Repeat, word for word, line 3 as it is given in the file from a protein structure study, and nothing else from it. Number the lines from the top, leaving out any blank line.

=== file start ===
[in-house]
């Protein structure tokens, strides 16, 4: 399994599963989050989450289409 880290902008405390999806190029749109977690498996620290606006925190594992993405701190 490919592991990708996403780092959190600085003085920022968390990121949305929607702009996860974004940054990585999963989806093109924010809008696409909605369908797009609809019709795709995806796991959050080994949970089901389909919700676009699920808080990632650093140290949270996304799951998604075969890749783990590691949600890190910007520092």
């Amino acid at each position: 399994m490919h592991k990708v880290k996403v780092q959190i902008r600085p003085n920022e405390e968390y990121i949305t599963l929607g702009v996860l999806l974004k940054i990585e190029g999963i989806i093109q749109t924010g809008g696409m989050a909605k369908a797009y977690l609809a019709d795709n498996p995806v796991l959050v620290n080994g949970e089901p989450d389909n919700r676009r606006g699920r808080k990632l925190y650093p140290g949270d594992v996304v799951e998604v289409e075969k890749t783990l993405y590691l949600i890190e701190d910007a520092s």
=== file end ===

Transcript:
């Amino acid at each position: 399994m490919h592991k990708v880290k996403v780092q959190i902008r600085p003085n920022e405390e968390y990121i949305t599963l929607g702009v996860l999806l974004k940054i990585e190029g999963i989806i093109q749109t924010g809008g696409m989050a909605k369908a797009y977690l609809a019709d795709n498996p995806v796991l959050v620290n080994g949970e089901p989450d389909n919700r676009r606006g699920r808080k990632l925190y650093p140290g949270d594992v996304v799951e998604v289409e075969k890749t783990l993405y590691l949600i890190e701190d910007a520092s």